Kevin Drum has written a very helpful explainer on everything you'd want to know about the fiscal cliff/curb/staircase/trap, and near the end he reminds us that the debt ceiling is going to come up again early next year. "However, an agreement to raise the debt ceiling will almost certainly be part of the negotiations surrounding the fiscal cliff." Which is good, but I'd like to suggest that Congress go a step further. Instead of raising the debt ceiling, meaning we'd have to revisit the issue again in a year, why don't they go ahead and eliminate it once and for all?
Just because something has been around for three quarters of a century, that doesn't mean it's in any way useful, and this is one little legislative artifact we can do without. Before last year the debt ceiling was raised 75 times since its creation in 1939, and nearly all of those increases were nothing more than an opportunity for the opposition party of the moment to give a few floor speeches railing against the majority party's profligate ways. Once that was done, they'd vote to increase it and everyone would go on their way.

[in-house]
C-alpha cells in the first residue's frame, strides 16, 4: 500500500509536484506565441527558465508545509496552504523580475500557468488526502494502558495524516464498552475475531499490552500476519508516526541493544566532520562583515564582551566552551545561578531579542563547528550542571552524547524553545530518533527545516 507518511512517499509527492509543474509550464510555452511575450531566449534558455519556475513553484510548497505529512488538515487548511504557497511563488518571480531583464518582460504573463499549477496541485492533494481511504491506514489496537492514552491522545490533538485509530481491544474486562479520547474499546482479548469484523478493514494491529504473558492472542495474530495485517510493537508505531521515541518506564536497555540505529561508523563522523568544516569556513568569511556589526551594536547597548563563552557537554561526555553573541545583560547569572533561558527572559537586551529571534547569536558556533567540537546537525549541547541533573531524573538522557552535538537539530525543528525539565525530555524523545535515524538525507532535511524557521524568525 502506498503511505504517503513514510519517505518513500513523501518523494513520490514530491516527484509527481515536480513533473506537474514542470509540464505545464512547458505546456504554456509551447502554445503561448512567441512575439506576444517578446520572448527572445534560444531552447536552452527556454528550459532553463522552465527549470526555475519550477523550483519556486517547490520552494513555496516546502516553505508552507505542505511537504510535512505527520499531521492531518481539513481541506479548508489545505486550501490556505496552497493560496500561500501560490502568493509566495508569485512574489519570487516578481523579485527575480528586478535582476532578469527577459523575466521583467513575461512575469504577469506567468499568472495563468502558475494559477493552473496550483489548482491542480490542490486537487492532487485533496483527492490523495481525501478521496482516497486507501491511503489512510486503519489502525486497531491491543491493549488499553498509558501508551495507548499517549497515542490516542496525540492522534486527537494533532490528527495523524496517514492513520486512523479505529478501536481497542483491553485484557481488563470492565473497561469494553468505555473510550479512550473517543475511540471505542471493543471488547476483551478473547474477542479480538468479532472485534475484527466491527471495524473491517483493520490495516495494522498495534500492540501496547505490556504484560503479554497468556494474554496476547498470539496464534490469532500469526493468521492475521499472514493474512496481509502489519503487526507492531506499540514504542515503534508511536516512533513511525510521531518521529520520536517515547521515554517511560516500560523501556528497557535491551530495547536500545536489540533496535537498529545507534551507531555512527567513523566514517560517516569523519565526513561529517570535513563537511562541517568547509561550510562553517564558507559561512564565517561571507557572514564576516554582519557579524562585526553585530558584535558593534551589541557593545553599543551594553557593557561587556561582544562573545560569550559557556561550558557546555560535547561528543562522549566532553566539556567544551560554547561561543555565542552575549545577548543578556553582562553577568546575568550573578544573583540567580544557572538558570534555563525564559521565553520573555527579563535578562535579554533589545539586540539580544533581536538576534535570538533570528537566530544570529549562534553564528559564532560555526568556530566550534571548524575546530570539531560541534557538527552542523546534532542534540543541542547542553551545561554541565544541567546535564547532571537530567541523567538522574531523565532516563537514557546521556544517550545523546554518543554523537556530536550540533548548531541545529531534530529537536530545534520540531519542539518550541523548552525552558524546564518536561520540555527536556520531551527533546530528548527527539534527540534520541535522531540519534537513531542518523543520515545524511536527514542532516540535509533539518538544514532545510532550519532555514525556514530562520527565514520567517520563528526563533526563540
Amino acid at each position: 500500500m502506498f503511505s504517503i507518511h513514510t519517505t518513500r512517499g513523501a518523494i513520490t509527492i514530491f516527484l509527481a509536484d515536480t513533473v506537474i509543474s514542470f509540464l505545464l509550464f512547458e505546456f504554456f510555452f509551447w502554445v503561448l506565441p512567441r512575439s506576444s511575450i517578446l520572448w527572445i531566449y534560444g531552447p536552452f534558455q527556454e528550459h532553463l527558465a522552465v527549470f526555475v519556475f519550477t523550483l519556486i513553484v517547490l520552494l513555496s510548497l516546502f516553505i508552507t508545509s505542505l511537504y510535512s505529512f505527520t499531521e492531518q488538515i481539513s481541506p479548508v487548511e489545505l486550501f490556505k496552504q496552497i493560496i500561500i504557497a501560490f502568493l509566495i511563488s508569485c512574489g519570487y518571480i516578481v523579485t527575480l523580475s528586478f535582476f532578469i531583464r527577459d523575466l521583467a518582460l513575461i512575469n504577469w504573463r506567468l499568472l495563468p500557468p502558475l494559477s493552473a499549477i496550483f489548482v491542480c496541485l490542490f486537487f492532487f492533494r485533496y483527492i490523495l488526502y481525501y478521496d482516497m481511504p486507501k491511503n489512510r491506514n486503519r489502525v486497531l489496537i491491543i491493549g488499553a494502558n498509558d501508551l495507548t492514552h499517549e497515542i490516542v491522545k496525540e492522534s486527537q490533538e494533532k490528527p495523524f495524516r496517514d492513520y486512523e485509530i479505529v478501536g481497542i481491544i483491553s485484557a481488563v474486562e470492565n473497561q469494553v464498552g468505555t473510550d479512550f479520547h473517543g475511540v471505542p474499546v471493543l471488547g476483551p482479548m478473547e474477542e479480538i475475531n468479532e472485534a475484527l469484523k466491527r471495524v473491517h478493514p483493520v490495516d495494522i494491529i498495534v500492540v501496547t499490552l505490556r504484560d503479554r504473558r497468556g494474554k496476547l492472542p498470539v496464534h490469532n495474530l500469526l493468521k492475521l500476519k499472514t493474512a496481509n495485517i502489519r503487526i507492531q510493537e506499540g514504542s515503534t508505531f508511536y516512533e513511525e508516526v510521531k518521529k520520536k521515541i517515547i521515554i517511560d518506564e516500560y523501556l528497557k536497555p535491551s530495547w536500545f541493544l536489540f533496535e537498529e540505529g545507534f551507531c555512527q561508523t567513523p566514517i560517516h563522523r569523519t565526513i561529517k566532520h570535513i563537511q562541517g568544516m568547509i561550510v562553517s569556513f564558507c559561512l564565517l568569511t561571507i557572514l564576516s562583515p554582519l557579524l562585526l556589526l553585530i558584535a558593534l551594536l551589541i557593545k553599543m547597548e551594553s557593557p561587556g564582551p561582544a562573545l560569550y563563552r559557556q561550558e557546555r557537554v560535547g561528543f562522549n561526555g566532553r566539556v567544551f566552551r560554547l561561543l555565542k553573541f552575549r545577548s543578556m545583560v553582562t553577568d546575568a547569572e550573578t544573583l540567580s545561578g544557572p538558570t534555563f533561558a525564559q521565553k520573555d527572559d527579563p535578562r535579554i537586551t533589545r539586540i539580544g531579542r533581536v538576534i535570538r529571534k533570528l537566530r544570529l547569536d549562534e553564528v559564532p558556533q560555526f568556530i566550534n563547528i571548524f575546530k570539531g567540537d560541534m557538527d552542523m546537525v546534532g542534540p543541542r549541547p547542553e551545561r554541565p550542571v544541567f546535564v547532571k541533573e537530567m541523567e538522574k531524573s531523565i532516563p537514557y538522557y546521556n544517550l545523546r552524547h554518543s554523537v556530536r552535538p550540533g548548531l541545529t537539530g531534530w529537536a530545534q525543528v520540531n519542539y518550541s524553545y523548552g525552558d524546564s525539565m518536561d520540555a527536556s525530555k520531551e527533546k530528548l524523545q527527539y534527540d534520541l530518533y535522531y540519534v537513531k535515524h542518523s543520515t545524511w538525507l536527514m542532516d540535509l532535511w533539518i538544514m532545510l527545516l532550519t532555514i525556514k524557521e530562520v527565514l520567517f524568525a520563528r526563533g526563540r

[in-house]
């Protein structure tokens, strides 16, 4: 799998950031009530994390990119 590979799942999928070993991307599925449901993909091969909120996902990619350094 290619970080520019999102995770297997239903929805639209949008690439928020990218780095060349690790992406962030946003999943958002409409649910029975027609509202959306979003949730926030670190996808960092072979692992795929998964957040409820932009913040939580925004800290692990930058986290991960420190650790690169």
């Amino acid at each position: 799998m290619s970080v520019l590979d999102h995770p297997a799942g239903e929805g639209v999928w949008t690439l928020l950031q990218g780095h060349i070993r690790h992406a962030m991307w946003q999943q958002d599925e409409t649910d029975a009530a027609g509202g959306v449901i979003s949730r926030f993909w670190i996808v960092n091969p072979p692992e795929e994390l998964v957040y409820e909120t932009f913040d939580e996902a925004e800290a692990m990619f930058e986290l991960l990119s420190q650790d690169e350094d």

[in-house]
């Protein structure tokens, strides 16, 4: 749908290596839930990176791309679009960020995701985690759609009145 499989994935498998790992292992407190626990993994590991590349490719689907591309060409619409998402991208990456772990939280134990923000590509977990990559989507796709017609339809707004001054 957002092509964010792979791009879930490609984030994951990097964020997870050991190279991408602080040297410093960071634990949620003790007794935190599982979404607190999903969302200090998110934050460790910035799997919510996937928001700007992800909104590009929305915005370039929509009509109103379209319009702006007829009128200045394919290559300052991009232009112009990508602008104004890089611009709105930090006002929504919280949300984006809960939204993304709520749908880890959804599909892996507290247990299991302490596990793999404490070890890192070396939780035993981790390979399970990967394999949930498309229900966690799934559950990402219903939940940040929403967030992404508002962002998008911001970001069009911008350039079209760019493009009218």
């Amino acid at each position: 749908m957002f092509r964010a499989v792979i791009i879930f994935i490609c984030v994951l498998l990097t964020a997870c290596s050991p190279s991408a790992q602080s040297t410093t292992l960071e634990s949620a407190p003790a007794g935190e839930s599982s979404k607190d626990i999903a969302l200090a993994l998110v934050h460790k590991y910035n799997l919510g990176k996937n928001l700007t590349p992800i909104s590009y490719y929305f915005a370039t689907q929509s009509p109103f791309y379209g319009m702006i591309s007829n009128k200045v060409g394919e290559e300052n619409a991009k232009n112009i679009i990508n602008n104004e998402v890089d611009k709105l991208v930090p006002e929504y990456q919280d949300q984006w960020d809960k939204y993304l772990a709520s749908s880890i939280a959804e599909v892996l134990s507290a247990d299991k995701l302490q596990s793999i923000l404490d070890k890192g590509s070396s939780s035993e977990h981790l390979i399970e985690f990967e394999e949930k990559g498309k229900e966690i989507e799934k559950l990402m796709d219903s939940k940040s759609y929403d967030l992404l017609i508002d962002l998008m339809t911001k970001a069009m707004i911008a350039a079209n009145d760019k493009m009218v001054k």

But now, the debt ceiling has become nothing but trouble, an opportunity for radicals in Congress to hold the entire American economy hostage, as they did last year. So how about as part of whatever bargain President Obama makes with Republicans in Congress, he makes the permanent elimination of the debt ceiling part of the deal? It isn't as though it ever did anyone any good, and the memory of 2011, with the downgrading of our debt, is fresh enough in people's minds that it should be possible to persuade them to never let that happen again. Oh, Republicans will complain that it's just Barack Obama trying to get permission to go on a drunken windmill/food stamp spending spree, but let 'em. Democrats can counter that this is about keeping fiscal guns out of the hands of economic terrorists.